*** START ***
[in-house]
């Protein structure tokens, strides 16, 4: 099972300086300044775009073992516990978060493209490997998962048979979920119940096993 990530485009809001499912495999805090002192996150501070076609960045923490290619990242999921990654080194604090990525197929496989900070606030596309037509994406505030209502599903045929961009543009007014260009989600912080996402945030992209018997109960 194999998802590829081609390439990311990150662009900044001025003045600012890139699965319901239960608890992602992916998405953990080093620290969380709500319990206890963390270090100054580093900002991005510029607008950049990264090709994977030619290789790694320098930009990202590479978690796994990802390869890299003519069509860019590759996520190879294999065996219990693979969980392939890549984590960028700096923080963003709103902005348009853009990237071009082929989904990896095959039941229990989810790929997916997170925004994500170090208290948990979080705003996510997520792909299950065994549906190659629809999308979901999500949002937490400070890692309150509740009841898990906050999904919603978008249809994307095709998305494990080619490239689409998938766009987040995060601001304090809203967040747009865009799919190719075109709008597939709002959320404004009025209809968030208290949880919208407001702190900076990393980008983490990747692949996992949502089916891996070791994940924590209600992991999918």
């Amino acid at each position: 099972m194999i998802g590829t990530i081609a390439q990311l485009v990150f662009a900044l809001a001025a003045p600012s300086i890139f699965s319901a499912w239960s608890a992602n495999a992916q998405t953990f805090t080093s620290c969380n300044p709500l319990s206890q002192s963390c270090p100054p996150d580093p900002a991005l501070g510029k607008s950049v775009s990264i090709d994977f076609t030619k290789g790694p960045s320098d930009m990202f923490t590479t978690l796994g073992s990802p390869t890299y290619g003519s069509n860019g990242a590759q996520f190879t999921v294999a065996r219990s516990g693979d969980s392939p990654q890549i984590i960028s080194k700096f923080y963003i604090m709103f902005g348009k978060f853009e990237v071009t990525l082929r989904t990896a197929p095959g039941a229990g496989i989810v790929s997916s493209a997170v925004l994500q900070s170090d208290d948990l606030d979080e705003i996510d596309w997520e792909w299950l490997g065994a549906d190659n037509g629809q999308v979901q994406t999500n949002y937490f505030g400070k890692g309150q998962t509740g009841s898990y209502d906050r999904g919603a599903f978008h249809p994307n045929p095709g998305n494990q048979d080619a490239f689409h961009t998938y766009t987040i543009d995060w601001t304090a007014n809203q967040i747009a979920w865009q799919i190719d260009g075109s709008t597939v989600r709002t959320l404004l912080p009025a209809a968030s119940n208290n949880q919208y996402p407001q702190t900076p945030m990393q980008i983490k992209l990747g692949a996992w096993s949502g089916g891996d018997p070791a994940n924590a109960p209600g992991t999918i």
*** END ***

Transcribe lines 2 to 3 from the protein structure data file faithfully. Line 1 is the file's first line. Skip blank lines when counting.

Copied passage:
């Protein structure tokens, strides 16, 4: 099972300086300044775009073992516990978060493209490997998962048979979920119940096993 990530485009809001499912495999805090002192996150501070076609960045923490290619990242999921990654080194604090990525197929496989900070606030596309037509994406505030209502599903045929961009543009007014260009989600912080996402945030992209018997109960 194999998802590829081609390439990311990150662009900044001025003045600012890139699965319901239960608890992602992916998405953990080093620290969380709500319990206890963390270090100054580093900002991005510029607008950049990264090709994977030619290789790694320098930009990202590479978690796994990802390869890299003519069509860019590759996520190879294999065996219990693979969980392939890549984590960028700096923080963003709103902005348009853009990237071009082929989904990896095959039941229990989810790929997916997170925004994500170090208290948990979080705003996510997520792909299950065994549906190659629809999308979901999500949002937490400070890692309150509740009841898990906050999904919603978008249809994307095709998305494990080619490239689409998938766009987040995060601001304090809203967040747009865009799919190719075109709008597939709002959320404004009025209809968030208290949880919208407001702190900076990393980008983490990747692949996992949502089916891996070791994940924590209600992991999918």
């Amino acid at each position: 099972m194999i998802g590829t990530i081609a390439q990311l485009v990150f662009a900044l809001a001025a003045p600012s300086i890139f699965s319901a499912w239960s608890a992602n495999a992916q998405t953990f805090t080093s620290c969380n300044p709500l319990s206890q002192s963390c270090p100054p996150d580093p900002a991005l501070g510029k607008s950049v775009s990264i090709d994977f076609t030619k290789g790694p960045s320098d930009m990202f923490t590479t978690l796994g073992s990802p390869t890299y290619g003519s069509n860019g990242a590759q996520f190879t999921v294999a065996r219990s516990g693979d969980s392939p990654q890549i984590i960028s080194k700096f923080y963003i604090m709103f902005g348009k978060f853009e990237v071009t990525l082929r989904t990896a197929p095959g039941a229990g496989i989810v790929s997916s493209a997170v925004l994500q900070s170090d208290d948990l606030d979080e705003i996510d596309w997520e792909w299950l490997g065994a549906d190659n037509g629809q999308v979901q994406t999500n949002y937490f505030g400070k890692g309150q998962t509740g009841s898990y209502d906050r999904g919603a599903f978008h249809p994307n045929p095709g998305n494990q048979d080619a490239f689409h961009t998938y766009t987040i543009d995060w601001t304090a007014n809203q967040i747009a979920w865009q799919i190719d260009g075109s709008t597939v989600r709002t959320l404004l912080p009025a209809a968030s119940n208290n949880q919208y996402p407001q702190t900076p945030m990393q980008i983490k992209l990747g692949a996992w096993s949502g089916g891996d018997p070791a994940n924590a109960p209600g992991t999918i």